Adorable’s Pet Fij comments on NME’s shutting down of its print edition

This was posted on Pete Fij’s (Pete Fijalkowski) facebook profile here.

“A lot of internet chatter about the demise of the NME magazine which is about to finish publishing it’s last print edition, so just thought I’d share some of the pivotal points in my early career involving the paper which kind of sums up the highs and lows of my career and relationship with the print press of the time.

It’s hard to emphasise now just how influential and important the NME was. It was Facebook and Twitter. It was the internet. There were maybe 3 or 4 roots to your audience – the NME, Melody Maker, Radio One (evening shows with Mark Goodier or John Peel) or maybe SNUB tv. That was it, but top of the pile, if you were to have just support from one of those, it would be the NME every day of the week – it led the way head and shoulders in terms of importance for all things indie/alternative

Adorable first got came to wider attention back in late summer of 1991 when a white label we had pressed up got picked up and got a rave write up in the NME from Simon Williams which led to us coming tantalizingly close to signing with Rough Trade.

A few months later in January 1992 we got invited by NME to be part of their ‘NME On For 92’ showcase gig at The Venue in New Cross, London which brought unsigned or very new bands to the attention as ‘ones to watch’ – it was I suppose what the BBC’s ‘Sound Of’ is these days, often these showcase nights would feature bands who would go on to be huge, so the public and industry alike would come to see the next big thing. There were 8 bands over the 2 nights – we played with Suede on our night, both of us unsigned at that point, PJ Harvey was headlining the following evening. We went on stage knowing this was a pivotal moment, our one big chance, and we played a blinder of a show. I recall coming off and saying to others, “if we don’t get signed after that, we never will”. The next morning our manager Ed Connelly was struggling to keep up with all the offers coming in, he kept ringing us back every couple of hours with updates (“Cherry Red have made an offer, and RCA have left a message, and Chrysalis want a meeting tomorrow”) – we had probably a dozen offers, including several major labels, but Creation Records was the one that mattered (though we flirted with the idea of signing to Blur’s Food Records as well).

Our debut single (take 2) ‘Sunshine Smile’ got Single of The Week in NME (again reviewed by Simon Williams who said it was one of the best things since The Railway Children….hmmm), and this coupled with topping the NME indie charts was for me a real feeling of arriving. I remember opening the paper in a small side street in London outside the venue we were playing and seeing we were #1 in the NME charts and thinking “YEEEESSS!” I’d bought the paper every week, and used to pour over reviews, interviews, and the charts, so achieving these two milestones with our first release was a massive achievement. What I wasn’t to know that the first week of my career would be the high point and it’d be down hill from then on. Probably just as well.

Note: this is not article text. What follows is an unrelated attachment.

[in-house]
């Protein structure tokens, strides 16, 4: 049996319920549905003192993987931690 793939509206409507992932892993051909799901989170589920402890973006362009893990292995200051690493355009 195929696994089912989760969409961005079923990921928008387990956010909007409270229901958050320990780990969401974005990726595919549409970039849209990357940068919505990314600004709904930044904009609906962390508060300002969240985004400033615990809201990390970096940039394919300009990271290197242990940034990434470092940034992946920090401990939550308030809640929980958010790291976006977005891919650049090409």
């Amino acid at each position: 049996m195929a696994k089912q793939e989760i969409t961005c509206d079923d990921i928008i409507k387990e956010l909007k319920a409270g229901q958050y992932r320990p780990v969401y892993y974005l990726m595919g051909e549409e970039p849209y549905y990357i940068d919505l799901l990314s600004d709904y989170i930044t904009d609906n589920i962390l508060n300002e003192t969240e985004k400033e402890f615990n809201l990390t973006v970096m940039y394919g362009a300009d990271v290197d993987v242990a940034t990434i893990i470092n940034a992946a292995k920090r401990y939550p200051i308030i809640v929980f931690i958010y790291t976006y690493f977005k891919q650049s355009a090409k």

Wil and myself did the interviews, and our attempts to distance ourselves from the attitude-light shoegazing movement, and align ourselves more to our outspoken heroes such as Morrissey, Julian Cope & Ian McCulloch, pushed us too far in the eyes of the press the other way, and we were considered pretentious arty know it alls (although there was more than a grain of truth in that!), and seen as egotistical and arrogant. That we had managed to achieve this image in 2 interviews that ran in total for just over a page means we made quite an impression, but sadly for us the wrong one, and we never got interviewed again in either the Melody Maker or the NME for our entire career after our debut single.

To make matters worse, our 3rd single ‘Homeboy’ (which I think was our best release) didn’t even get reviewed in the NME, despite the fact that our first two singles were hanging around the top end of the indie charts. ‘Sistine Chapel Ceiling’ got another single of the week, but still no interview feature piece.

NME - "The Ego Has Landed" (Adorable)
NME – “The Ego Has Landed” (Adorable)

I knew we were in serious trouble when in a small written 1/8th page Q&A piece in the NME to coincide with the album, they substituted my written answer to a question with a quote from a previous interview taken out of context and deliberately chosen to paint me as an arrogant tosser. I was advised by my press officer not to complain but I was furious that something so clearly black and white as a written answer to a questionnaire could be ignored and so openly manipulated, and how a persona was being created for me by the press (there would be a slow drip of casually referencing our egotism in the reviews of other bands etc all the while) over which I had no right to reply apart from the wingey “woe is me” single ‘Kangaroo Court’ (“I know I’m losing my appeal / cause I was hung, drawn and quartered before my trial / and every single thing that’s not real / was put before the jury without the privilege of denial”).

NME 05.02.92
NME 05.02.92